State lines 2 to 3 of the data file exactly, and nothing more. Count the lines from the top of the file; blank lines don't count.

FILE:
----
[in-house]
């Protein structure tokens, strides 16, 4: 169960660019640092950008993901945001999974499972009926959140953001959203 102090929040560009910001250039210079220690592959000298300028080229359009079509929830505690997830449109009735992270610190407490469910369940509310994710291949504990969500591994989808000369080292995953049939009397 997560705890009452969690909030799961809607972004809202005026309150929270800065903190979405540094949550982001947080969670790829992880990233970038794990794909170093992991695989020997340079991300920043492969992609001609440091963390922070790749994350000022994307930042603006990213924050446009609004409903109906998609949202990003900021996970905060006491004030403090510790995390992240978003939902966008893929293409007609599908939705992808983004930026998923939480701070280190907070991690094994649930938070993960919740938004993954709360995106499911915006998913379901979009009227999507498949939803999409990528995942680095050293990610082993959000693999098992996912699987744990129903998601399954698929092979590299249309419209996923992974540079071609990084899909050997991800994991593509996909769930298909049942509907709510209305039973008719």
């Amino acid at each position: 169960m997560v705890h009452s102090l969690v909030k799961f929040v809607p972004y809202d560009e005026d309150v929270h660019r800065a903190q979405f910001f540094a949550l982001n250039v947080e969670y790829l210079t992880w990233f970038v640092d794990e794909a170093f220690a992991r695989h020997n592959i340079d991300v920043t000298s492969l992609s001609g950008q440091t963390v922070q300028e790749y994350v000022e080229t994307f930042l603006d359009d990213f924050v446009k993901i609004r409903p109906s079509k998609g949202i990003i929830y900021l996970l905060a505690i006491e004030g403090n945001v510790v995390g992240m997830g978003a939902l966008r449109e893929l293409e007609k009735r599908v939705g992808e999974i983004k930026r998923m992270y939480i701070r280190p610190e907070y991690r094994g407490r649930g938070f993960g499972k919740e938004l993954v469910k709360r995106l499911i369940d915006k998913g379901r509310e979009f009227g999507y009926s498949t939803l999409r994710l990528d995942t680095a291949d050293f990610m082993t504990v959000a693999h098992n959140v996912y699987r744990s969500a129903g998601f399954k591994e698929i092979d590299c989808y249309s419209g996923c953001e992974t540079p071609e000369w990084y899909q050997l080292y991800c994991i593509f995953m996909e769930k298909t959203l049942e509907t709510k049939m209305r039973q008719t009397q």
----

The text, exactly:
């Protein structure tokens, strides 16, 4: 169960660019640092950008993901945001999974499972009926959140953001959203 102090929040560009910001250039210079220690592959000298300028080229359009079509929830505690997830449109009735992270610190407490469910369940509310994710291949504990969500591994989808000369080292995953049939009397 997560705890009452969690909030799961809607972004809202005026309150929270800065903190979405540094949550982001947080969670790829992880990233970038794990794909170093992991695989020997340079991300920043492969992609001609440091963390922070790749994350000022994307930042603006990213924050446009609004409903109906998609949202990003900021996970905060006491004030403090510790995390992240978003939902966008893929293409007609599908939705992808983004930026998923939480701070280190907070991690094994649930938070993960919740938004993954709360995106499911915006998913379901979009009227999507498949939803999409990528995942680095050293990610082993959000693999098992996912699987744990129903998601399954698929092979590299249309419209996923992974540079071609990084899909050997991800994991593509996909769930298909049942509907709510209305039973008719």
């Amino acid at each position: 169960m997560v705890h009452s102090l969690v909030k799961f929040v809607p972004y809202d560009e005026d309150v929270h660019r800065a903190q979405f910001f540094a949550l982001n250039v947080e969670y790829l210079t992880w990233f970038v640092d794990e794909a170093f220690a992991r695989h020997n592959i340079d991300v920043t000298s492969l992609s001609g950008q440091t963390v922070q300028e790749y994350v000022e080229t994307f930042l603006d359009d990213f924050v446009k993901i609004r409903p109906s079509k998609g949202i990003i929830y900021l996970l905060a505690i006491e004030g403090n945001v510790v995390g992240m997830g978003a939902l966008r449109e893929l293409e007609k009735r599908v939705g992808e999974i983004k930026r998923m992270y939480i701070r280190p610190e907070y991690r094994g407490r649930g938070f993960g499972k919740e938004l993954v469910k709360r995106l499911i369940d915006k998913g379901r509310e979009f009227g999507y009926s498949t939803l999409r994710l990528d995942t680095a291949d050293f990610m082993t504990v959000a693999h098992n959140v996912y699987r744990s969500a129903g998601f399954k591994e698929i092979d590299c989808y249309s419209g996923c953001e992974t540079p071609e000369w990084y899909q050997l080292y991800c994991i593509f995953m996909e769930k298909t959203l049942e509907t709510k049939m209305r039973q008719t009397q």